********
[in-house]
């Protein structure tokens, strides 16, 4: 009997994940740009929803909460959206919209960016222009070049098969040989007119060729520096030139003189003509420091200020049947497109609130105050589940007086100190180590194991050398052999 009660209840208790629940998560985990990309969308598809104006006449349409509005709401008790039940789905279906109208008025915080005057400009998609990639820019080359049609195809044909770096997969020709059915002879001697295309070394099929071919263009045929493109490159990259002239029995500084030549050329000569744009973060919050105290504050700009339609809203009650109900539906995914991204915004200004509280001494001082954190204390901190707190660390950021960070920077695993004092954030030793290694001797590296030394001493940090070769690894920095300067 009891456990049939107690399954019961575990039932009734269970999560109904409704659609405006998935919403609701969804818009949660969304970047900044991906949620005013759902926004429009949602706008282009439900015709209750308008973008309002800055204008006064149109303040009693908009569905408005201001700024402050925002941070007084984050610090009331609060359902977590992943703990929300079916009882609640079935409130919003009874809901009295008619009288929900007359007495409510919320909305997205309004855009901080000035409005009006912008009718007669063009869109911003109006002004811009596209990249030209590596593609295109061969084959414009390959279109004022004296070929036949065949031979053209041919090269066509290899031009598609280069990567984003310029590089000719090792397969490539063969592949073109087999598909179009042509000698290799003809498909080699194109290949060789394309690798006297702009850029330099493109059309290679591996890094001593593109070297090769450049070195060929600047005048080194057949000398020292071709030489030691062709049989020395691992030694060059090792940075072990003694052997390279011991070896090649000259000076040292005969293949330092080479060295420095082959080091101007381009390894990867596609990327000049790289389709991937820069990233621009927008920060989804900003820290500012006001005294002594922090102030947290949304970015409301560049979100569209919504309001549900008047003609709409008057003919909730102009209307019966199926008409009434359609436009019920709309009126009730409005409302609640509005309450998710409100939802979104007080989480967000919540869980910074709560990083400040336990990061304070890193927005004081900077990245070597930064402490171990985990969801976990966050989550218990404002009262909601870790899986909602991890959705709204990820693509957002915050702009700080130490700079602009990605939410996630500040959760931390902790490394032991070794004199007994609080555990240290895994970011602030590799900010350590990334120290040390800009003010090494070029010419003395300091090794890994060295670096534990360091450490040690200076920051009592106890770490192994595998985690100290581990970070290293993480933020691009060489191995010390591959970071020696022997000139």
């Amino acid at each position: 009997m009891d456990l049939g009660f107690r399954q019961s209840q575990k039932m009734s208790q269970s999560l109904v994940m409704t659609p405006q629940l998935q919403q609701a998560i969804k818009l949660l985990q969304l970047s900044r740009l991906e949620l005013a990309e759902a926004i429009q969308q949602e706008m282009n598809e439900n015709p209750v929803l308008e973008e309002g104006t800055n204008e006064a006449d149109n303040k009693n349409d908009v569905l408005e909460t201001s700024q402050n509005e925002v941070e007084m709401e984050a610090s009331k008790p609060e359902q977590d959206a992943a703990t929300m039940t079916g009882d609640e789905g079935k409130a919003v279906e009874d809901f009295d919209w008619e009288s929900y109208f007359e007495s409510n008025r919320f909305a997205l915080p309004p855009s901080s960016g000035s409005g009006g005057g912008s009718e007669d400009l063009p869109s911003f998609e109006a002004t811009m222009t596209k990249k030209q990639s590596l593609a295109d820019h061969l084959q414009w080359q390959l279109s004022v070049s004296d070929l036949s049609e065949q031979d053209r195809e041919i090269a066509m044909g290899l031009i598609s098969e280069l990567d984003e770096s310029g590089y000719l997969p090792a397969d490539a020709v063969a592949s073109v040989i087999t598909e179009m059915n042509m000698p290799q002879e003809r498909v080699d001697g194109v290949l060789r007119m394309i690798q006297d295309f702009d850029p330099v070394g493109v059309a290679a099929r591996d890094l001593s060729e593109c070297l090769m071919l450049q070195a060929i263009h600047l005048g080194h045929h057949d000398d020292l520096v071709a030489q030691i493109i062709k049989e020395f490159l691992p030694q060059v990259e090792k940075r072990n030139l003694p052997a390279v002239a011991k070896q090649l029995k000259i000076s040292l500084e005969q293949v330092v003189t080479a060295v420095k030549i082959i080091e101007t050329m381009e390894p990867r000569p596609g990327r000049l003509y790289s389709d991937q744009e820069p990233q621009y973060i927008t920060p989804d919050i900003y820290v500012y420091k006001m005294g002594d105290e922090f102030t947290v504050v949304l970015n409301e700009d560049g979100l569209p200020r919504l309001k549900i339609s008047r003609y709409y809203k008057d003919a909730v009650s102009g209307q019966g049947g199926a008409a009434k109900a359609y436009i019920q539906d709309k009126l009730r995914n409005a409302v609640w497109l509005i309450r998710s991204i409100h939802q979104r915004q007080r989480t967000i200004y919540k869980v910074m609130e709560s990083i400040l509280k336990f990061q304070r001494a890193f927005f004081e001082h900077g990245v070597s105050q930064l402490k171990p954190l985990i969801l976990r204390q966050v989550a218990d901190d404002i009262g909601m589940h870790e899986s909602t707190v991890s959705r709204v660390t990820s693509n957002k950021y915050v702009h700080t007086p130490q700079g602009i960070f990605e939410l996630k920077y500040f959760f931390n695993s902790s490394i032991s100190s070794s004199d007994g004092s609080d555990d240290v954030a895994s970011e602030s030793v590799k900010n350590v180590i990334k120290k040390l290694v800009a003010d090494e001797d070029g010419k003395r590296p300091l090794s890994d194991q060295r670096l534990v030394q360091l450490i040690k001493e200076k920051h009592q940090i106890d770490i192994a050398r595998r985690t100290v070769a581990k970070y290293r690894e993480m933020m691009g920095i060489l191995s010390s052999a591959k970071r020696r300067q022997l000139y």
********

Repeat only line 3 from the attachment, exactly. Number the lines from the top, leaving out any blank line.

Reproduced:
């Amino acid at each position: 009997m009891d456990l049939g009660f107690r399954q019961s209840q575990k039932m009734s208790q269970s999560l109904v994940m409704t659609p405006q629940l998935q919403q609701a998560i969804k818009l949660l985990q969304l970047s900044r740009l991906e949620l005013a990309e759902a926004i429009q969308q949602e706008m282009n598809e439900n015709p209750v929803l308008e973008e309002g104006t800055n204008e006064a006449d149109n303040k009693n349409d908009v569905l408005e909460t201001s700024q402050n509005e925002v941070e007084m709401e984050a610090s009331k008790p609060e359902q977590d959206a992943a703990t929300m039940t079916g009882d609640e789905g079935k409130a919003v279906e009874d809901f009295d919209w008619e009288s929900y109208f007359e007495s409510n008025r919320f909305a997205l915080p309004p855009s901080s960016g000035s409005g009006g005057g912008s009718e007669d400009l063009p869109s911003f998609e109006a002004t811009m222009t596209k990249k030209q990639s590596l593609a295109d820019h061969l084959q414009w080359q390959l279109s004022v070049s004296d070929l036949s049609e065949q031979d053209r195809e041919i090269a066509m044909g290899l031009i598609s098969e280069l990567d984003e770096s310029g590089y000719l997969p090792a397969d490539a020709v063969a592949s073109v040989i087999t598909e179009m059915n042509m000698p290799q002879e003809r498909v080699d001697g194109v290949l060789r007119m394309i690798q006297d295309f702009d850029p330099v070394g493109v059309a290679a099929r591996d890094l001593s060729e593109c070297l090769m071919l450049q070195a060929i263009h600047l005048g080194h045929h057949d000398d020292l520096v071709a030489q030691i493109i062709k049989e020395f490159l691992p030694q060059v990259e090792k940075r072990n030139l003694p052997a390279v002239a011991k070896q090649l029995k000259i000076s040292l500084e005969q293949v330092v003189t080479a060295v420095k030549i082959i080091e101007t050329m381009e390894p990867r000569p596609g990327r000049l003509y790289s389709d991937q744009e820069p990233q621009y973060i927008t920060p989804d919050i900003y820290v500012y420091k006001m005294g002594d105290e922090f102030t947290v504050v949304l970015n409301e700009d560049g979100l569209p200020r919504l309001k549900i339609s008047r003609y709409y809203k008057d003919a909730v009650s102009g209307q019966g049947g199926a008409a009434k109900a359609y436009i019920q539906d709309k009126l009730r995914n409005a409302v609640w497109l509005i309450r998710s991204i409100h939802q979104r915004q007080r989480t967000i200004y919540k869980v910074m609130e709560s990083i400040l509280k336990f990061q304070r001494a890193f927005f004081e001082h900077g990245v070597s105050q930064l402490k171990p954190l985990i969801l976990r204390q966050v989550a218990d901190d404002i009262g909601m589940h870790e899986s909602t707190v991890s959705r709204v660390t990820s693509n957002k950021y915050v702009h700080t007086p130490q700079g602009i960070f990605e939410l996630k920077y500040f959760f931390n695993s902790s490394i032991s100190s070794s004199d007994g004092s609080d555990d240290v954030a895994s970011e602030s030793v590799k900010n350590v180590i990334k120290k040390l290694v800009a003010d090494e001797d070029g010419k003395r590296p300091l090794s890994d194991q060295r670096l534990v030394q360091l450490i040690k001493e200076k920051h009592q940090i106890d770490i192994a050398r595998r985690t100290v070769a581990k970070y290293r690894e993480m933020m691009g920095i060489l191995s010390s052999a591959k970071r020696r300067q022997l000139y």